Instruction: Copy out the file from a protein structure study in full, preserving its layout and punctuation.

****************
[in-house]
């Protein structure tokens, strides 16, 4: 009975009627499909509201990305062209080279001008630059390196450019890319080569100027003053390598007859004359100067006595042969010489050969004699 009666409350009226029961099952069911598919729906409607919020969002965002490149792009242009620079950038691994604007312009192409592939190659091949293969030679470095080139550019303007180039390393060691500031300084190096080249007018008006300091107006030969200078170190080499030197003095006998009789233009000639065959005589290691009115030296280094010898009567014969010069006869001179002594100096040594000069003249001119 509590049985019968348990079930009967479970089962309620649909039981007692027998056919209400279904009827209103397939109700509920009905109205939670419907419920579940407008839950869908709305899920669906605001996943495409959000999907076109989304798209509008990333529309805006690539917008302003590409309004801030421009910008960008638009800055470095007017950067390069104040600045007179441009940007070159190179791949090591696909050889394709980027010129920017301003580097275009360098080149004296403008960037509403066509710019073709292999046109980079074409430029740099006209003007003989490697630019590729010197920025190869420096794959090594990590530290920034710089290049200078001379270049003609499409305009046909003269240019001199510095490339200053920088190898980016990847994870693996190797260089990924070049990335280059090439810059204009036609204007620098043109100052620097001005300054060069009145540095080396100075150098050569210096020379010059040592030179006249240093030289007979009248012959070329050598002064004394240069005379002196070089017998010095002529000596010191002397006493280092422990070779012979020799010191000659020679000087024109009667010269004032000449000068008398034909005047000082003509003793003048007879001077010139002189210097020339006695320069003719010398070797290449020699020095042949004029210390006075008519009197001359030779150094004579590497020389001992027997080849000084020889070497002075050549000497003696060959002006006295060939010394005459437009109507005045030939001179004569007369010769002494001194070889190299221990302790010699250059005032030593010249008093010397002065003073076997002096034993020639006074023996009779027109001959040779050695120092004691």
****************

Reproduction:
[in-house]
């Protein structure tokens, strides 16, 4: 009975009627499909509201990305062209080279001008630059390196450019890319080569100027003053390598007859004359100067006595042969010489050969004699 009666409350009226029961099952069911598919729906409607919020969002965002490149792009242009620079950038691994604007312009192409592939190659091949293969030679470095080139550019303007180039390393060691500031300084190096080249007018008006300091107006030969200078170190080499030197003095006998009789233009000639065959005589290691009115030296280094010898009567014969010069006869001179002594100096040594000069003249001119 509590049985019968348990079930009967479970089962309620649909039981007692027998056919209400279904009827209103397939109700509920009905109205939670419907419920579940407008839950869908709305899920669906605001996943495409959000999907076109989304798209509008990333529309805006690539917008302003590409309004801030421009910008960008638009800055470095007017950067390069104040600045007179441009940007070159190179791949090591696909050889394709980027010129920017301003580097275009360098080149004296403008960037509403066509710019073709292999046109980079074409430029740099006209003007003989490697630019590729010197920025190869420096794959090594990590530290920034710089290049200078001379270049003609499409305009046909003269240019001199510095490339200053920088190898980016990847994870693996190797260089990924070049990335280059090439810059204009036609204007620098043109100052620097001005300054060069009145540095080396100075150098050569210096020379010059040592030179006249240093030289007979009248012959070329050598002064004394240069005379002196070089017998010095002529000596010191002397006493280092422990070779012979020799010191000659020679000087024109009667010269004032000449000068008398034909005047000082003509003793003048007879001077010139002189210097020339006695320069003719010398070797290449020699020095042949004029210390006075008519009197001359030779150094004579590497020389001992027997080849000084020889070497002075050549000497003696060959002006006295060939010394005459437009109507005045030939001179004569007369010769002494001194070889190299221990302790010699250059005032030593010249008093010397002065003073076997002096034993020639006074023996009779027109001959040779050695120092004691």